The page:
An exhaustive study that casts doubt on the existence of what is commonly known as “long COVID,” a condition of acute symptoms months after a COVID-19 infection, was published in the Journal of the American Medical Association on November 8.
The study of nearly 27,000 adults in France asked participants if they had COVID-19 and if they were suffering from persistent ailments—such as fatigue, breathlessness, and impaired attention.
The researchers then obtained SARS-CoV-2 antibody tests for the people surveyed. Of the individuals with antibodies, 60 percent had no knowledge they were infected. More than 50 percent of those who said they had COVID-19 showed no antibodies indicating they had been infected.
Symptoms ‘Erroneously Attributed’
Symptoms of long COVID-19 appeared to be more prevalent in people who thought they had COVID-19, write the French study’s authors.
“[S]elf-reported COVID-19 infection was associated with most persistent physical symptoms, whereas laboratory-confirmed COVID-19 infection was associated only with anosmia [loss of sense of smell],” write the study’s authors.
“Further research in this area should consider underlying mechanisms that may not be specific to the SARS-CoV-2 virus,” write the authors. “A medical evaluation of these patients may be needed to prevent symptoms due to another disease being erroneously attributed to ‘long COVID.’”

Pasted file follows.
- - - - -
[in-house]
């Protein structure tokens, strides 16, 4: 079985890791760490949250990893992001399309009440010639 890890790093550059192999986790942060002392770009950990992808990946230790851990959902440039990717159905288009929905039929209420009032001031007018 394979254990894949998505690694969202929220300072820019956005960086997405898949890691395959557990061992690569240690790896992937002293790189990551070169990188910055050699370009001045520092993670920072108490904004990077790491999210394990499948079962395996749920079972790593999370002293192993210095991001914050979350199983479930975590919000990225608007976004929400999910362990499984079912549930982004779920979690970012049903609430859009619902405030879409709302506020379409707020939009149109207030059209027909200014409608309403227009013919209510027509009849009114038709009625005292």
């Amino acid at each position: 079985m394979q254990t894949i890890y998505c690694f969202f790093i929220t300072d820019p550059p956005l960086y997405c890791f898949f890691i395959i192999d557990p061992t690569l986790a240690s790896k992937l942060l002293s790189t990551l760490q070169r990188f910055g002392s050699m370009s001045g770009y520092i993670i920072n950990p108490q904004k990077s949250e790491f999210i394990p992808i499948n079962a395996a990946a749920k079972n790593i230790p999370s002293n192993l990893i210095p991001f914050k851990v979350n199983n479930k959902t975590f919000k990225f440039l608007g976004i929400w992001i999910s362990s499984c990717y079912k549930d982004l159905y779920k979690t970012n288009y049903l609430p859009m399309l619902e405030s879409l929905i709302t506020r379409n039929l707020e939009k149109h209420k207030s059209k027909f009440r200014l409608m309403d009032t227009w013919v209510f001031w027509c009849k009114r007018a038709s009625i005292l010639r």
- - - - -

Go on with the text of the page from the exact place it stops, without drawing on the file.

The constant drumbeat of COVID-related news could be behind the self-reported symptoms, says Marilyn Singleton, M.D., J.D., a California-based physician.
“I don’t doubt that some folks take a long time to recover, but perhaps the constant fear-mongering has also left its mark,” said Singleton.
“This study should slow, if not stop, the rush to medicalize long Covid,” wrote Alex Berenson, one of the first journalists to note the implications of the study, on Substack, on November 10. “It is yet more proof that the illness is a group of squishy (if painful and difficult) symptoms looking for a name—and more importantly a billing code,” wrote Berenson.
U.S. health care providers have been able to use a specific billing code for the treatment of long COVID since October 1.
‘Too Quick to Label Patients’?
The public should not be so quick to dismiss patient complaints, says Jane Orient, M.D., executive director of the American Association of Physicians and Surgeons, and policy advisor to the Heartland Institute, which co-publishes Health Care News.
“Possibly, it’s the study that should be debunked,” said Orient. “Unfortunately, doctors are too quick to label patients with persistent symptoms malingerers or psychiatric patients. Chronic Lyme disease is a prime example. Patients who were previously vibrant and healthy are now sick, and they may have ongoing damage that could lead to pulmonary fibrosis, among other things. “They need to be checked for cytokines and coagulation factors and treated.”
Bonner R. Cohen, Ph.D., (email@example.com) is a senior fellow at the National Center for Public Policy Research.
Joane Matta, Ph.D., Emmanuel Wiernik, Ph.D., Olivier Robineau, M.D., Ph.D., “Association of Self-reported COVID-19 Infection and SARS-CoV-2 Serology Test Results with Persistent Physical Symptoms Among French Adults During the COVID-19 Pandemic,” Journal of the American Medical Association, November 8, 2021: https://jamanetwork.com/journals/jamainternalmedicine/fullarticle/2785832